One of our sales reps put it quite nicely in a LinkedIn post when he said:

There’s so much information about SSL that is written by marketing ‘gurus’.  Regardless of the boosts to SEO and Google rankings that having HTTPS on a website provides, that’s not why SSL Certificates were developed.

SSL Certificates were designed to identify who you are speaking to when using a website and to ensure that no one else can see what you're saying. That is all. The rest is just an incentive to encourage security.

If you’re using SSL purely to drive conversions rather than to protect your customers and your business, then you have the wrong mind-set.

A big part of this problem is, as he quite rightly puts it, non-cybersecurity experts writing about cybersecurity. SEO experts, for example, explaining how to install and configure an SSL are probably not in the right mind-set and while they’re all contributing to the wider justification for encryption, they can sometimes, without meaning to, give completely inaccurate information to their readers.

The other failing is when a cybersecurity company hires a content writer to write their content. This is normally good practice in a number of other industries and on some levels cybersecurity too. But what happens when you’re trying to explain the intricacies of data centre security or a vulnerability in the heart of a file library? You don’t understand IT let alone crypto, how can you really go about explaining it to the best of your knowledge? What happens when a crypto expert does land on your post and realizes how misleading it is? Your organization is going to suffer because it will lose trust and it will lead people to making business decisions based on false information.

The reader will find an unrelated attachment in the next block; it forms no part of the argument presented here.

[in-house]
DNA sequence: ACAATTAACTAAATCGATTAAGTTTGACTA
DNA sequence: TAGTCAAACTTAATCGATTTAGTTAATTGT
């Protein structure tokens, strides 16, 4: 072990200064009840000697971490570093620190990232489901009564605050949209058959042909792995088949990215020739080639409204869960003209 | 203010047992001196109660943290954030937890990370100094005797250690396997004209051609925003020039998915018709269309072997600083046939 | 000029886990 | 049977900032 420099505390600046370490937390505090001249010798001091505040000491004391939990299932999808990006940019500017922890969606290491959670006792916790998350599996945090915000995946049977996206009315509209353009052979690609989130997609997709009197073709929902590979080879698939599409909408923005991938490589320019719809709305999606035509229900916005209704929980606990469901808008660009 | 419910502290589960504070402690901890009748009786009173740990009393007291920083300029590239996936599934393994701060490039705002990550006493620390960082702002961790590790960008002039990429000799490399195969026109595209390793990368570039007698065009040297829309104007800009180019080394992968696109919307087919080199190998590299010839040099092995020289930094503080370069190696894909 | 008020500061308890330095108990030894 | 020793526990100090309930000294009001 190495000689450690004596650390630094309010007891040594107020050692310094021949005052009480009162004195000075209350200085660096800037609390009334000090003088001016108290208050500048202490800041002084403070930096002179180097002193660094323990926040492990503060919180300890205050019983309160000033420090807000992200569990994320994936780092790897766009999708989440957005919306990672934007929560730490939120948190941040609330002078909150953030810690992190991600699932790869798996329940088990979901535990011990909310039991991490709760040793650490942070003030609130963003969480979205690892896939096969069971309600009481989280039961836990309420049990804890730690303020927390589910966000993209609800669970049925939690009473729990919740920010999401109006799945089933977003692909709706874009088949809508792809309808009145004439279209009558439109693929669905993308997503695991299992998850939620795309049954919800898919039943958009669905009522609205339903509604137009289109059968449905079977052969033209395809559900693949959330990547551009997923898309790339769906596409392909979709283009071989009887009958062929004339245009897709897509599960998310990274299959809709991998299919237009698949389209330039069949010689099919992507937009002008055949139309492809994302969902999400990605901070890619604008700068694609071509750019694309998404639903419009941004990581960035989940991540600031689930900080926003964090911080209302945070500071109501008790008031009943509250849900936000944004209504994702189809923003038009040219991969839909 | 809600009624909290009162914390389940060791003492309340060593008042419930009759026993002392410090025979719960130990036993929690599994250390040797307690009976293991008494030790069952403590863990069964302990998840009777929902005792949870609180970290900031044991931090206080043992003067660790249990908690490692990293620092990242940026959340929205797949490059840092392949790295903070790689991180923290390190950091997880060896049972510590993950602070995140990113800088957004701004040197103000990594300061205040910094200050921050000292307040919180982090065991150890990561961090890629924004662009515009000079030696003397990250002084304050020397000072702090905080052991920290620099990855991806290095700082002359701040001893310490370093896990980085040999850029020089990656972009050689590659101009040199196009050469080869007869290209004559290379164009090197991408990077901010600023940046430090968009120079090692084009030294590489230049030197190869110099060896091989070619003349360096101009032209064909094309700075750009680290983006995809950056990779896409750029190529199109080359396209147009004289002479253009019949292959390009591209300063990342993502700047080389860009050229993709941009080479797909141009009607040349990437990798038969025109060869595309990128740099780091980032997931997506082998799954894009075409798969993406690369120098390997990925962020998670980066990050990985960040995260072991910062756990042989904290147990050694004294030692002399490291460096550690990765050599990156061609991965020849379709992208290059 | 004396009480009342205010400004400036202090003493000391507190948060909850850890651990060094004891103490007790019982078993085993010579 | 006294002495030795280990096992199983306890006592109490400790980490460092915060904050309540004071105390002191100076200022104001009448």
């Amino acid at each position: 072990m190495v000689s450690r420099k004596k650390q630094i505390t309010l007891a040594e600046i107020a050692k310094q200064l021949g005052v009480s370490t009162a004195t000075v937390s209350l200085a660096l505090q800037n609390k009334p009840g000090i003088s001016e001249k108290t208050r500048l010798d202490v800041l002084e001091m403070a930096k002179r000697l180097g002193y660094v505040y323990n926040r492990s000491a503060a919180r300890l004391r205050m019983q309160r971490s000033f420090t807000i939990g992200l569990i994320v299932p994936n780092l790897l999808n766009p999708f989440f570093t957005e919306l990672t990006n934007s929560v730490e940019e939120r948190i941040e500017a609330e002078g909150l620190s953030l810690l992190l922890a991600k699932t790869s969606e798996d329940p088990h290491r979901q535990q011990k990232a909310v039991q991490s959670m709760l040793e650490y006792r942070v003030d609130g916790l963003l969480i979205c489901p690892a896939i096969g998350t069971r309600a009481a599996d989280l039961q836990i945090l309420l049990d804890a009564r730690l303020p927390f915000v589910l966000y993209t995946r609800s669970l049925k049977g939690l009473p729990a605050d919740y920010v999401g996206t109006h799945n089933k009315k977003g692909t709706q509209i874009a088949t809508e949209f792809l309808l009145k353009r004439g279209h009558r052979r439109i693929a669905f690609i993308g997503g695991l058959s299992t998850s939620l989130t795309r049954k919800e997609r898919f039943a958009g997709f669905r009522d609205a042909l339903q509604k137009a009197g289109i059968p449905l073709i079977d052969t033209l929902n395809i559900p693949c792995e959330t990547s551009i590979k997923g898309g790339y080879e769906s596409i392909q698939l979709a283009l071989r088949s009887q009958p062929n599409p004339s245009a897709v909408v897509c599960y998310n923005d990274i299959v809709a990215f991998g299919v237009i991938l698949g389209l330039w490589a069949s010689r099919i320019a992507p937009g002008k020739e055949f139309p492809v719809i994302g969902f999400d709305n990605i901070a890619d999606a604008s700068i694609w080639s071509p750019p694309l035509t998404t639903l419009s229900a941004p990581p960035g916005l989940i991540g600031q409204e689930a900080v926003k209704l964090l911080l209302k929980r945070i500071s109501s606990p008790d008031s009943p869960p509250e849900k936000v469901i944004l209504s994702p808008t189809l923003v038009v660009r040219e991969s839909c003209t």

Reading Isn’t Enough

I asked my LinkedIn connections a simple question. When you read a blog or online article, do you care who the author is? Does that matter to your trust in that article? While a couple responded that they look at the author with a pinch of salt, most did not even consider the author to be valuable to their process of consuming content.

Remember, trust is important in written communication too. You need to build trust with publications and authors in order to avoid having the wrong information handed to you. Wrong information could be used in a presentation to your superiors, as part of a change management project or worse, it could just waste a great deal of your time.

It is as much a business’ or author’s responsibility to try and be accurate, as it is our responsibility to not believe everything we read on the internet. We need to make our own assumptions based on the information that we have. So next time you read a cybersecurity article online, I want you to ask yourself:

  • Who is writing this?
  • What company do they work for?
  • What gives them the credibility to write this?
  • What’s their motive for writing this, what do they get out of it?
  • What other posts like this have they authored?
  • Do they link to external reports backing up their statements? Did they do enough research?

The last one is of extra importance. If they are linking to other blog articles written by similarly questionable authors, that’s not always enough. If, however, they are linking to high quality trustworthy sites, reports and research that back up what they say, then they are one step closer to having gained that trust.

So I want to leave you with this simple action - next time you read a cybersecurity article claiming to give you all the answers, read the article with the above questions in mind and ask yourself if you think you can trust the information being given to you.

Want to discuss this topic further? Feel free to write a comment below or reach out to me on Twitter @globalsign.